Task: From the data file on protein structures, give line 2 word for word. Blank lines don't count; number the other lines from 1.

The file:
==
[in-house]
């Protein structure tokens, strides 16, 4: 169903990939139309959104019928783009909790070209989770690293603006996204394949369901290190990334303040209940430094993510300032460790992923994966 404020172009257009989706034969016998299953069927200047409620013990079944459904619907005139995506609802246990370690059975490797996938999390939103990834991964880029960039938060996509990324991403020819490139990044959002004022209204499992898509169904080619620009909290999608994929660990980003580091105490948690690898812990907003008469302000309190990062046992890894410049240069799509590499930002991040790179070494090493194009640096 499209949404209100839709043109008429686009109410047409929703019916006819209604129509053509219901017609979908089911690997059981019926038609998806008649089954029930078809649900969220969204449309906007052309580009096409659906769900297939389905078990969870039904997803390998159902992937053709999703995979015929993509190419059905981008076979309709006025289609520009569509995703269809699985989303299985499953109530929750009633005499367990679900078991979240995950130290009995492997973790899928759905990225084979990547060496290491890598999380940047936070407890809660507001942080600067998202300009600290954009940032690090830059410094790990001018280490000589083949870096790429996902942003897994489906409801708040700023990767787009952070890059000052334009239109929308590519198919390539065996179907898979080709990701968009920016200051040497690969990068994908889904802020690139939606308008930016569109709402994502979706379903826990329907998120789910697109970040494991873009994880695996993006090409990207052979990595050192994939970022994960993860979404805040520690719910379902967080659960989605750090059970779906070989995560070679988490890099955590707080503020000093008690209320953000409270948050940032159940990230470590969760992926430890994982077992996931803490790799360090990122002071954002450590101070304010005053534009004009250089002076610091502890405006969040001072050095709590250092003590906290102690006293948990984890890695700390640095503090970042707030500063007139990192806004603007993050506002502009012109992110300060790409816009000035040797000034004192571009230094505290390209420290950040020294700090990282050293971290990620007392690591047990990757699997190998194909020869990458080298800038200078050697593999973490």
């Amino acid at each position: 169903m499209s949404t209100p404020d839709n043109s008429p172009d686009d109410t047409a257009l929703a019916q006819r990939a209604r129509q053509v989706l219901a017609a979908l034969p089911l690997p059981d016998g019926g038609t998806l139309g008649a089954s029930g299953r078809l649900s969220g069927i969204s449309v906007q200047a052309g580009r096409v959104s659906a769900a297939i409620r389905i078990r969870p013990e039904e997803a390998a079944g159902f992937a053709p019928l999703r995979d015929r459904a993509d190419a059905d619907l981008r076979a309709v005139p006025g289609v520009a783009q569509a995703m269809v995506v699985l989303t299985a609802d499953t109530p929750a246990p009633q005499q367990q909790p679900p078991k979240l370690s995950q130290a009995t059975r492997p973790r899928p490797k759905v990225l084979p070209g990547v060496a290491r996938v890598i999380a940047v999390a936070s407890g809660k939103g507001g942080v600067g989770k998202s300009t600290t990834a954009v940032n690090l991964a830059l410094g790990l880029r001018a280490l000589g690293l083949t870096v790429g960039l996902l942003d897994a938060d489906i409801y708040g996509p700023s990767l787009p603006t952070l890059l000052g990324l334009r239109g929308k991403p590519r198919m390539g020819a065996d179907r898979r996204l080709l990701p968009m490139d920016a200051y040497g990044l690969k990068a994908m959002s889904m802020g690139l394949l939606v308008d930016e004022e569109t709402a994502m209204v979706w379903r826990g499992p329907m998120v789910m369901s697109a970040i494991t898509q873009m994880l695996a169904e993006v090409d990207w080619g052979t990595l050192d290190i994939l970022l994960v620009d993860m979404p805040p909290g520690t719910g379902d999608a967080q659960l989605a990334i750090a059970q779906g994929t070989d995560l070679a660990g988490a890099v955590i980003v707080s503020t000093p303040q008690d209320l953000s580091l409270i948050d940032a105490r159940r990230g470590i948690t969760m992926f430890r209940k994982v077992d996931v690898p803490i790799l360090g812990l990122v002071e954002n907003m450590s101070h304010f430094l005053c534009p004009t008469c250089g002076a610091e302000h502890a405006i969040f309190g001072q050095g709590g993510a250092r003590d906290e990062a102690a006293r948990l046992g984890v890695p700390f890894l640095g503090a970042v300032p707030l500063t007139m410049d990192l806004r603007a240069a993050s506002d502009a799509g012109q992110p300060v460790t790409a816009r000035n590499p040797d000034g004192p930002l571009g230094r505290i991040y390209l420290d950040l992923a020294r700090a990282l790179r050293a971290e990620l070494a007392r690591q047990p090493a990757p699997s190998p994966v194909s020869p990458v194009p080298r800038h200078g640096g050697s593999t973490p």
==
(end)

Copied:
């Protein structure tokens, strides 16, 4: 169903990939139309959104019928783009909790070209989770690293603006996204394949369901290190990334303040209940430094993510300032460790992923994966 404020172009257009989706034969016998299953069927200047409620013990079944459904619907005139995506609802246990370690059975490797996938999390939103990834991964880029960039938060996509990324991403020819490139990044959002004022209204499992898509169904080619620009909290999608994929660990980003580091105490948690690898812990907003008469302000309190990062046992890894410049240069799509590499930002991040790179070494090493194009640096 499209949404209100839709043109008429686009109410047409929703019916006819209604129509053509219901017609979908089911690997059981019926038609998806008649089954029930078809649900969220969204449309906007052309580009096409659906769900297939389905078990969870039904997803390998159902992937053709999703995979015929993509190419059905981008076979309709006025289609520009569509995703269809699985989303299985499953109530929750009633005499367990679900078991979240995950130290009995492997973790899928759905990225084979990547060496290491890598999380940047936070407890809660507001942080600067998202300009600290954009940032690090830059410094790990001018280490000589083949870096790429996902942003897994489906409801708040700023990767787009952070890059000052334009239109929308590519198919390539065996179907898979080709990701968009920016200051040497690969990068994908889904802020690139939606308008930016569109709402994502979706379903826990329907998120789910697109970040494991873009994880695996993006090409990207052979990595050192994939970022994960993860979404805040520690719910379902967080659960989605750090059970779906070989995560070679988490890099955590707080503020000093008690209320953000409270948050940032159940990230470590969760992926430890994982077992996931803490790799360090990122002071954002450590101070304010005053534009004009250089002076610091502890405006969040001072050095709590250092003590906290102690006293948990984890890695700390640095503090970042707030500063007139990192806004603007993050506002502009012109992110300060790409816009000035040797000034004192571009230094505290390209420290950040020294700090990282050293971290990620007392690591047990990757699997190998194909020869990458080298800038200078050697593999973490």